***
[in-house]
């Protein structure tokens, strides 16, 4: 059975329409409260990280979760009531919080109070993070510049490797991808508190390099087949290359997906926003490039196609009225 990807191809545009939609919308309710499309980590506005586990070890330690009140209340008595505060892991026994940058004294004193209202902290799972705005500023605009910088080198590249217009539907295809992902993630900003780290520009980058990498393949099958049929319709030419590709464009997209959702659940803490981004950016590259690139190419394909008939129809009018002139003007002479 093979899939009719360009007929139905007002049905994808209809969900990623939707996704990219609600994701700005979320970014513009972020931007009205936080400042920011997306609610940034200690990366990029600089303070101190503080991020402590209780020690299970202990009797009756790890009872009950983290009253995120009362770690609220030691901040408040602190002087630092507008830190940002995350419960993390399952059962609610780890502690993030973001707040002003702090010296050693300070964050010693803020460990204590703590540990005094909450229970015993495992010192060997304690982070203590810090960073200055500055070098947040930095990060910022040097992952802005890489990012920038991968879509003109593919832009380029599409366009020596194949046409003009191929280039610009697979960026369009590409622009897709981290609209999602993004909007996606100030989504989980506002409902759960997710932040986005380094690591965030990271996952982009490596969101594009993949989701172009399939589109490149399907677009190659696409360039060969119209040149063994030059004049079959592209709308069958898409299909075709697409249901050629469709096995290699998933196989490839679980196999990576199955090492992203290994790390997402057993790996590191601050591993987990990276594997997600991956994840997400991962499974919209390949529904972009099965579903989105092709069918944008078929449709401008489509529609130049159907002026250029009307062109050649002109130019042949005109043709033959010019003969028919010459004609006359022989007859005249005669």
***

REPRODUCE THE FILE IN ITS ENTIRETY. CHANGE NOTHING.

[in-house]
């Protein structure tokens, strides 16, 4: 059975329409409260990280979760009531919080109070993070510049490797991808508190390099087949290359997906926003490039196609009225 990807191809545009939609919308309710499309980590506005586990070890330690009140209340008595505060892991026994940058004294004193209202902290799972705005500023605009910088080198590249217009539907295809992902993630900003780290520009980058990498393949099958049929319709030419590709464009997209959702659940803490981004950016590259690139190419394909008939129809009018002139003007002479 093979899939009719360009007929139905007002049905994808209809969900990623939707996704990219609600994701700005979320970014513009972020931007009205936080400042920011997306609610940034200690990366990029600089303070101190503080991020402590209780020690299970202990009797009756790890009872009950983290009253995120009362770690609220030691901040408040602190002087630092507008830190940002995350419960993390399952059962609610780890502690993030973001707040002003702090010296050693300070964050010693803020460990204590703590540990005094909450229970015993495992010192060997304690982070203590810090960073200055500055070098947040930095990060910022040097992952802005890489990012920038991968879509003109593919832009380029599409366009020596194949046409003009191929280039610009697979960026369009590409622009897709981290609209999602993004909007996606100030989504989980506002409902759960997710932040986005380094690591965030990271996952982009490596969101594009993949989701172009399939589109490149399907677009190659696409360039060969119209040149063994030059004049079959592209709308069958898409299909075709697409249901050629469709096995290699998933196989490839679980196999990576199955090492992203290994790390997402057993790996590191601050591993987990990276594997997600991956994840997400991962499974919209390949529904972009099965579903989105092709069918944008078929449709401008489509529609130049159907002026250029009307062109050649002109130019042949005109043709033959010019003969028919010459004609006359022989007859005249005669």